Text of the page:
ian holme said...

So the last few years of Labour dictate in Darlington has been free of chaotic management???

Hurworth school?
Pedestrain Heart?
Tesco propopal and "predetermination" farce?

Perhaps if the key parties stopped bickering about ideology and petty party political posturing and started to work for the benefit of the wider community that elected them, we may all be better off.

Once again Nick you talk of the other parties not making a fight in all wards, yet unsurprisingly Huworth is again forgotten (in more ways than one!)
Not so long ago the labour party were involved in a toss of a coin to decide on who won the seat. I take it we will again have only token representation with no campaign, declining the ward the opportunity of a possible substantive labour vote?

miketually said...

"Perhaps if the key parties stopped bickering about ideology and petty party political posturing and started to work for the benefit of the wider community that elected them, we may all be better off."

Blimey, me and Ian agree on something :)

ian holme said...

indeed mike,
thats consensus politics for you!

Darlington Councillor said...

You're probably both right, and I do spend too much time posting about the tactical battle between the parties - sadly it's an accurate reflection of my obsession, and so I'm afraid there's going to more where that came from between now and May (amidst all the other really interesting stuff, of course).

With an election 92 days away (or whatever), however, the parties are going to have to talk about their values and ambitions for Darlington ("bickering about idealogy" Ian calls it) so the voters can have an informed choice in May.

I certainly don't agree that Ian's list of issues demonstrates chaotic management by DBC - Tesco for example was a genuinely ambitious attempt to consult on a very difficult issue town-wide. Ironically, when we followedd through what the majority of the people of the Borough wanted, the opposition cried foul!

I know how strongly you feel about Hurworth Ian, but like the other parties, we have to prioritise in the key battleground seats. To turn it round, if Labour issued 3 leaflets between now and May, and conducted a thorough canvass, do you really think we'd be in with a chance of winning?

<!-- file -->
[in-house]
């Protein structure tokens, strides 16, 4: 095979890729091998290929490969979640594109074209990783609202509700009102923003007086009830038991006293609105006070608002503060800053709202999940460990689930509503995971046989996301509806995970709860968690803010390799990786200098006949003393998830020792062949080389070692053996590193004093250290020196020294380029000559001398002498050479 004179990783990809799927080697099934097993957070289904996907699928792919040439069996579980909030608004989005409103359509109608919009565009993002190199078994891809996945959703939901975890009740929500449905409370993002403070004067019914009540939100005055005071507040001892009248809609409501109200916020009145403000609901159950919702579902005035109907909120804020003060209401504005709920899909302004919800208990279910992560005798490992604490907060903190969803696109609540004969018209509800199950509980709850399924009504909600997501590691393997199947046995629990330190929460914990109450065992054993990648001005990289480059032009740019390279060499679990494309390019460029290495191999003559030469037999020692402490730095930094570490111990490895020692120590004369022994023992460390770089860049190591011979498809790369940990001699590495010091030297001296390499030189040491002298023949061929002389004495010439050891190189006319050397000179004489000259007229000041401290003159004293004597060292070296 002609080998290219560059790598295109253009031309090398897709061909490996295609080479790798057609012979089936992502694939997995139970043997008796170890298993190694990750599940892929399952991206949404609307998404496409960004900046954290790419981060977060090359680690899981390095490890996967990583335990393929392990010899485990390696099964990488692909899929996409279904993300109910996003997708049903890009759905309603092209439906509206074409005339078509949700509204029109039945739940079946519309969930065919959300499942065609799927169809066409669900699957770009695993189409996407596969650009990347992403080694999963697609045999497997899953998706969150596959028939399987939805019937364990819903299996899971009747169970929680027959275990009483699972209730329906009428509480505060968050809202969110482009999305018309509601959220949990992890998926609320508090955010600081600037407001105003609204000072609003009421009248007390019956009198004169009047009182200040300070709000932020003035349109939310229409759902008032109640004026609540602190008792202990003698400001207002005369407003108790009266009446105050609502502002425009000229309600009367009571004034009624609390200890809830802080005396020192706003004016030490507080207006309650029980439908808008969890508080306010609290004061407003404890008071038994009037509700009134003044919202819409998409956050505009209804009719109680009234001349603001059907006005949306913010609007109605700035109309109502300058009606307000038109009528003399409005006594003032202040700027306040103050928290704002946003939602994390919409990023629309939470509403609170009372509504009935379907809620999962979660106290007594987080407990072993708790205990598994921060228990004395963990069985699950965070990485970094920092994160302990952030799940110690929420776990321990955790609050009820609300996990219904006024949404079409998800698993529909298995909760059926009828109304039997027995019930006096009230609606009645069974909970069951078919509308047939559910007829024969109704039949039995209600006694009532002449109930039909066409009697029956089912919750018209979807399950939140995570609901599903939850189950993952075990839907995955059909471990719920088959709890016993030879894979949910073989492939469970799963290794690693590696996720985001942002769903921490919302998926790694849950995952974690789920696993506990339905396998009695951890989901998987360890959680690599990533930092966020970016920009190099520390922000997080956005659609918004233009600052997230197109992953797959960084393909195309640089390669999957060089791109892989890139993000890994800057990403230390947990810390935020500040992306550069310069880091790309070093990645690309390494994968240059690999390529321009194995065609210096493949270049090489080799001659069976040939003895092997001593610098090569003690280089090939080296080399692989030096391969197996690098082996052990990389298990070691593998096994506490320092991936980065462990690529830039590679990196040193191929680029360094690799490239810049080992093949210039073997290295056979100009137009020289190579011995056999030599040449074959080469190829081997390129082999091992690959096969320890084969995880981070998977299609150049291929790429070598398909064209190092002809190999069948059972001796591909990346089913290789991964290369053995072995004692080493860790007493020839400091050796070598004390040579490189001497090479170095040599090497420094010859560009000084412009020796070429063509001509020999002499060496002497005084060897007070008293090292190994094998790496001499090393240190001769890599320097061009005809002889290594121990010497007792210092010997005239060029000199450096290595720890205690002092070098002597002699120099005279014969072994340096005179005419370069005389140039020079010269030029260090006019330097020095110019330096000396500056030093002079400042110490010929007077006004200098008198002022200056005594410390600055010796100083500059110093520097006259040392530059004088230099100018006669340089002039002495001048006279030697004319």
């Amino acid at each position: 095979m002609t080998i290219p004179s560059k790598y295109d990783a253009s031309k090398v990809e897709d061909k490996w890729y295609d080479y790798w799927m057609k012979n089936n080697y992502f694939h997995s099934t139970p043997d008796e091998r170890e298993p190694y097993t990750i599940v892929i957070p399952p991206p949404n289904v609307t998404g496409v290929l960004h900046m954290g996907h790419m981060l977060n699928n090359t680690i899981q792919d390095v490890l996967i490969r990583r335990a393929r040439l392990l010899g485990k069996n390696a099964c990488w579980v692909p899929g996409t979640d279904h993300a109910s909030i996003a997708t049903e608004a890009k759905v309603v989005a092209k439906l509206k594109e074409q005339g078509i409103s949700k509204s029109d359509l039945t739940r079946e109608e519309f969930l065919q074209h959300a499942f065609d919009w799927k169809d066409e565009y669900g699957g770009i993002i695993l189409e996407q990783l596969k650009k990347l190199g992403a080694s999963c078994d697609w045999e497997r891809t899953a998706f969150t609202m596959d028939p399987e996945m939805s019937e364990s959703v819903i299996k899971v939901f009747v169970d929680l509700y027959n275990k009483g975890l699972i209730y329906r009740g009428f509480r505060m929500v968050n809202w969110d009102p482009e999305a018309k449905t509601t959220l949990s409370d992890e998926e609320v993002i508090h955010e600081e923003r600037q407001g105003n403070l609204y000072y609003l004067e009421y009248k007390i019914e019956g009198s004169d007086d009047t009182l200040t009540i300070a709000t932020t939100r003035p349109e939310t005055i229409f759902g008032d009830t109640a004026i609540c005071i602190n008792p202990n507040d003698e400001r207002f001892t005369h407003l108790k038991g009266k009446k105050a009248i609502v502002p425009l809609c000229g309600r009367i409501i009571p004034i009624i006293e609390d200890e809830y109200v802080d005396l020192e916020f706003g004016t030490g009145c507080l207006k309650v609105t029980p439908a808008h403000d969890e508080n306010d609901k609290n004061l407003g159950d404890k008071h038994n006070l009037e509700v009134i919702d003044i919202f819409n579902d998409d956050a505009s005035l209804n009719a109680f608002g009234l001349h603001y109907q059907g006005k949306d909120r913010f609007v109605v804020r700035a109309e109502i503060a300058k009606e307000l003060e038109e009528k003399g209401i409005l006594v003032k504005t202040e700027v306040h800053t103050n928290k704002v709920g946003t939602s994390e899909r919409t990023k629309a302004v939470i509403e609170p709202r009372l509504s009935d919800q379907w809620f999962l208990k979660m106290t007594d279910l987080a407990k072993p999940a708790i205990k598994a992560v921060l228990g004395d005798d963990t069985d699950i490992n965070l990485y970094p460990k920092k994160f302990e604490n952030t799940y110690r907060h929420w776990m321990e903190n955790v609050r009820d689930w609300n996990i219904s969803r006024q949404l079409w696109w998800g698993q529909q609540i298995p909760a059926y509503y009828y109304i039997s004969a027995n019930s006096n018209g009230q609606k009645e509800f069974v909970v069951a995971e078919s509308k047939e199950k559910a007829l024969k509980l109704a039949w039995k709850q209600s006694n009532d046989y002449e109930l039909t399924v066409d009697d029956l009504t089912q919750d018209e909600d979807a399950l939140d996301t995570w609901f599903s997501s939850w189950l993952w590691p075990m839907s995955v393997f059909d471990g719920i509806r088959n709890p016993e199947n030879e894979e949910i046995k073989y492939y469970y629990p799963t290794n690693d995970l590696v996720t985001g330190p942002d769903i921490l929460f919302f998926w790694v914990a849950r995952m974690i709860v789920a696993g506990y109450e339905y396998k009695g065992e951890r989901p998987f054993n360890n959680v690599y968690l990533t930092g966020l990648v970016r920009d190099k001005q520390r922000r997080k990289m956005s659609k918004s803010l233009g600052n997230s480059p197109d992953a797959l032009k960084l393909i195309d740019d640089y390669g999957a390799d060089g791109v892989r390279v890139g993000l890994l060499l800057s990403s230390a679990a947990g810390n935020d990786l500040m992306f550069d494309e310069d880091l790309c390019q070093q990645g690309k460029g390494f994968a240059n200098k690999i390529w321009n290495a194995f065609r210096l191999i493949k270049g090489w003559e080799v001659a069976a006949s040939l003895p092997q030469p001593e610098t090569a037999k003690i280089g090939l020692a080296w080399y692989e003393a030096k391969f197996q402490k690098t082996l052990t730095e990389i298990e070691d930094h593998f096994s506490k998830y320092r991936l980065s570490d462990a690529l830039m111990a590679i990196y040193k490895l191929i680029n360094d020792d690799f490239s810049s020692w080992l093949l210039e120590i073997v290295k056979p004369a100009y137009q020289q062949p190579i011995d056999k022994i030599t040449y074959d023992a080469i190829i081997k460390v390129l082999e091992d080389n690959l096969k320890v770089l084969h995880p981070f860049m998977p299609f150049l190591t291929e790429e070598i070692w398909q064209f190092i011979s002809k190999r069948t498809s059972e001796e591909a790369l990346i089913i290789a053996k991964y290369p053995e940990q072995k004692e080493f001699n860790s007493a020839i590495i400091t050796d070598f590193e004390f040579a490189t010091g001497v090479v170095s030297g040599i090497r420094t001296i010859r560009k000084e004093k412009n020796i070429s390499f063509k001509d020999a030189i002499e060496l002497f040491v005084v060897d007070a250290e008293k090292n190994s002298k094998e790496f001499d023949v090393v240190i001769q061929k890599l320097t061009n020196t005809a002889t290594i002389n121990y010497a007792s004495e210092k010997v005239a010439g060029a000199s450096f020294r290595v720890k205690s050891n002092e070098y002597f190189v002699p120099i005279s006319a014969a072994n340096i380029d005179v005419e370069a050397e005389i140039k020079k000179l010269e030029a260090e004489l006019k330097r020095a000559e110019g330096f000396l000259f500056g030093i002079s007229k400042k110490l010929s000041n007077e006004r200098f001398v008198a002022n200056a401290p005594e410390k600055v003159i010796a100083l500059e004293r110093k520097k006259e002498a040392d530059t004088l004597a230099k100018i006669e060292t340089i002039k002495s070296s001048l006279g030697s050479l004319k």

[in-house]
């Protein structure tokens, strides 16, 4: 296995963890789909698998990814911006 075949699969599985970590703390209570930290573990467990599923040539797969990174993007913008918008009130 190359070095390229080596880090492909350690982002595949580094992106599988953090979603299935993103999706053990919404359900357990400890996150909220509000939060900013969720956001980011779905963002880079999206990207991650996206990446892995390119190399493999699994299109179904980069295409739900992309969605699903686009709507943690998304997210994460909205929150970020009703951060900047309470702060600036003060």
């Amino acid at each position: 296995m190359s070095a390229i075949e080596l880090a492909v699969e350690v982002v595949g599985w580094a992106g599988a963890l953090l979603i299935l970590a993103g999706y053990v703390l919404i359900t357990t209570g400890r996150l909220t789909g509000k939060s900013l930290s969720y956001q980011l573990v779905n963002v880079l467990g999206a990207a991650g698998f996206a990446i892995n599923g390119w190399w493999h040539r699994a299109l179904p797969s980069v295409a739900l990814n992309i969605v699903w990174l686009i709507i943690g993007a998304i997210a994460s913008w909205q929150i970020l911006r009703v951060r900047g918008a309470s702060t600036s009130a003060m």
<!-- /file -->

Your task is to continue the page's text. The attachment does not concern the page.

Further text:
The point I'm trying to make about the Tories is that as each election goes by, they seem to be fighting on a narrower and narrower front. From the literature I've seen so far, they are only really contesting Pierremont and Harrowgate Hill in the town of the Labour-held seats, and have been pinned in Hurworth and maybe MSG by the LibDems.

Mike Barker's right that in large swathes of the North East, the LibDems have replaced the Tories as the natural party of opposition to Labour. In authority after authority, the Tories have been reduced to a handful of councillors where they exist at all. Together with North Tyneside, I think I'm right in saying that we have the largest number of Tory Councillors of anywhere in the North East in Darlington.

That doesn't mean that there is anything inevitable about the LibDems replacing the Tories, and the the former seem to have capacity problems of their own. It is a fact, however, that for most of the last 12 years the Tories have thought they were impregnable in their strongholds in the rural area and the West End of the town, and taken these wards largely for granted. That's beginning to haunt them now with the LibDem resurgance.

ian holme said...

Hi Nick,

"if Labour issued 3 leaflets between now and May, and conducted a thorough canvass, do you really think we'd be in with a chance of winning?"

not this time, but with the right candidate and leadership saying the right things (and of course following this up with action) there is nothing to suggest that Hurworth should always be regarded as "natural" opposition ground.

(your party may then also regain just a little credibility locally)

Anonymous said...

Ian Holme says "do you think we'd be in with a chance of winning"

The right candidate.

This speaks volumns, I think Ian wants to stand for your lot Nick, get him signed.

Darlington Councillor said...

Maybe you're right, although the deal-breaker might be "the right leadership"...

Ian White said...

Nick
Remind the readers how many votes Mrs McEwan got for Labour in Hurworth last year, 16 wasn,t it?

Darlington Councillor said...

Was it? My memory's shocking these days.